Home to the world’s largest nickel reserves (approximately 21 million tons), Indonesia is aiming to leverage this advantage to spur investments in downstream nickel processing and electric battery production. Commodities will continue to be an important player in Indonesia’s development strategy, especially since the country has gradually banned the exports of raw commodities to attract downstream investments. The country banned the export of raw nickel in 2019.

Indonesia is also on track to overtake China to produce battery-grade nickel by 2025, accounting for 38 percent of the global nickel-processing capacity. Further, the country is set to build its first EV battery plant and aims to begin production by 2023. The facility is expected to have a capacity of 10 Gigawatt hours (GWh) (one gigawatt equals 1 billion watts of electric power), with the batteries manufactured there slated to be used in Hyundai electric vehicles.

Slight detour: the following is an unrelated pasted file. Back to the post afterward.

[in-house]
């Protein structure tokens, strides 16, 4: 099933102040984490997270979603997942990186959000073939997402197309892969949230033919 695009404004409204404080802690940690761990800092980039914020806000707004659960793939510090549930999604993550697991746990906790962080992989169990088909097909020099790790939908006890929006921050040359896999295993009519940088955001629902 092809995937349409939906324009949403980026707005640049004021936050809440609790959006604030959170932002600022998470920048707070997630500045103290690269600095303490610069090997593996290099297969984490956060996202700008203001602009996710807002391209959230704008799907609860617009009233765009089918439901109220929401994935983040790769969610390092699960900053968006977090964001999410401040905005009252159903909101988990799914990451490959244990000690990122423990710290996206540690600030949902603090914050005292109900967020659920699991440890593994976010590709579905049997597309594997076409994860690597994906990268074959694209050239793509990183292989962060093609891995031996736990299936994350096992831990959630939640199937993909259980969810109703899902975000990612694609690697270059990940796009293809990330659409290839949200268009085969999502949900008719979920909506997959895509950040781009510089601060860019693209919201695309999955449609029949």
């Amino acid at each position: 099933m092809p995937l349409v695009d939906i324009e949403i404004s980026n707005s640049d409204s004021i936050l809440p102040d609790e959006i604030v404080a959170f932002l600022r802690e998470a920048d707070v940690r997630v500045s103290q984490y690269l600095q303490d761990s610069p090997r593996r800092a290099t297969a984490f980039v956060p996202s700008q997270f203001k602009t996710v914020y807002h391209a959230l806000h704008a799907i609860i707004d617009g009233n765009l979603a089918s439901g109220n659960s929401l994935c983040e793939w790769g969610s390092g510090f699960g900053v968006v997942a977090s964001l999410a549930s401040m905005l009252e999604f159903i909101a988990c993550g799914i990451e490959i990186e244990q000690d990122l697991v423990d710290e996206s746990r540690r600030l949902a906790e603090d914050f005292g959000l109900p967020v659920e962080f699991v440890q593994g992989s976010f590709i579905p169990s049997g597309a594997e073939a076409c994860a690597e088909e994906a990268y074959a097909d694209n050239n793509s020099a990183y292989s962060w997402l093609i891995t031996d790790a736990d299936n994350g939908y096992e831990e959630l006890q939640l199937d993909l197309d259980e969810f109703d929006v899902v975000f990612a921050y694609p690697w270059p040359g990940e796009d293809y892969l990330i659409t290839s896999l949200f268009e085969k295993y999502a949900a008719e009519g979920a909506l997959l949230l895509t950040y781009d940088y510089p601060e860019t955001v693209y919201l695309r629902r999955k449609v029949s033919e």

Infrastructure development

Infrastructure has been at the forefront of the Joko Widodo government since 2014. The President stated in late 2021 that in the last six years, his government has built 1,640km of highways and 4,600km of non-highway roads. In addition, there are now 15 new airports with expansion work and renovations happening on a further 38. Further, the government has built 22 dams and is in the process of developing 124 new ports. There will be 65 new dams nationwide by 2024.

Between 2022 and 2024, Indonesia requires some US$445 billion for infrastructure investments.


Indonesia’s digital economy

Indonesia is also eager to use the forum to push for equitable access for technology and capital, particularly for burgeoning tech startups; Indonesia’s digital economy is expected to reach over US$125 billion by 2025.